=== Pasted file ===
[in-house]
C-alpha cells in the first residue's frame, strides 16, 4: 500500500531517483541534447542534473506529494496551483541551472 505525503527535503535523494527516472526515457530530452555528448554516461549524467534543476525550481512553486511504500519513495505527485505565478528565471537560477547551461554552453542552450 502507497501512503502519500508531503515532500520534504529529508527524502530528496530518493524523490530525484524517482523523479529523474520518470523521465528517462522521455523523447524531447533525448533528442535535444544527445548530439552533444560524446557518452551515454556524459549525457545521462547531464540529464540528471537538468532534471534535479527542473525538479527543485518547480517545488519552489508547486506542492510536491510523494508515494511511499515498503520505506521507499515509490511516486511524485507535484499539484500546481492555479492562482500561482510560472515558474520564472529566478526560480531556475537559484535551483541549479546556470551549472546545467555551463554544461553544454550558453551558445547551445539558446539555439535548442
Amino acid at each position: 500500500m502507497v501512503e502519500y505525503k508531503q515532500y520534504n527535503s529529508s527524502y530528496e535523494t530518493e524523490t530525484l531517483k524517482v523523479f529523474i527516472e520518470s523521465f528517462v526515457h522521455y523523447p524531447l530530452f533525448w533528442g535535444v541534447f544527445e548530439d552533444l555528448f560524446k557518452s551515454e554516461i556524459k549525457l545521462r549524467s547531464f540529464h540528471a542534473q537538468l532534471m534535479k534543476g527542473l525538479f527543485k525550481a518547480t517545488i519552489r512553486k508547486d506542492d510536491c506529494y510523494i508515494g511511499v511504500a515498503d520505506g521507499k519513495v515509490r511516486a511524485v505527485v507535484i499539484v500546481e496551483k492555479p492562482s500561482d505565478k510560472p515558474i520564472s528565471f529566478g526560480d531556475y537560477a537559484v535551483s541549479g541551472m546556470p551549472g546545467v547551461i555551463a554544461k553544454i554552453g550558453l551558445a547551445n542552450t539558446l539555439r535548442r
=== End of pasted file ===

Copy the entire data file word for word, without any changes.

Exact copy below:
[in-house]
C-alpha cells in the first residue's frame, strides 16, 4: 500500500531517483541534447542534473506529494496551483541551472 505525503527535503535523494527516472526515457530530452555528448554516461549524467534543476525550481512553486511504500519513495505527485505565478528565471537560477547551461554552453542552450 502507497501512503502519500508531503515532500520534504529529508527524502530528496530518493524523490530525484524517482523523479529523474520518470523521465528517462522521455523523447524531447533525448533528442535535444544527445548530439552533444560524446557518452551515454556524459549525457545521462547531464540529464540528471537538468532534471534535479527542473525538479527543485518547480517545488519552489508547486506542492510536491510523494508515494511511499515498503520505506521507499515509490511516486511524485507535484499539484500546481492555479492562482500561482510560472515558474520564472529566478526560480531556475537559484535551483541549479546556470551549472546545467555551463554544461553544454550558453551558445547551445539558446539555439535548442
Amino acid at each position: 500500500m502507497v501512503e502519500y505525503k508531503q515532500y520534504n527535503s529529508s527524502y530528496e535523494t530518493e524523490t530525484l531517483k524517482v523523479f529523474i527516472e520518470s523521465f528517462v526515457h522521455y523523447p524531447l530530452f533525448w533528442g535535444v541534447f544527445e548530439d552533444l555528448f560524446k557518452s551515454e554516461i556524459k549525457l545521462r549524467s547531464f540529464h540528471a542534473q537538468l532534471m534535479k534543476g527542473l525538479f527543485k525550481a518547480t517545488i519552489r512553486k508547486d506542492d510536491c506529494y510523494i508515494g511511499v511504500a515498503d520505506g521507499k519513495v515509490r511516486a511524485v505527485v507535484i499539484v500546481e496551483k492555479p492562482s500561482d505565478k510560472p515558474i520564472s528565471f529566478g526560480d531556475y537560477a537559484v535551483s541549479g541551472m546556470p551549472g546545467v547551461i555551463a554544461k553544454i554552453g550558453l551558445a547551445n542552450t539558446l539555439r535548442r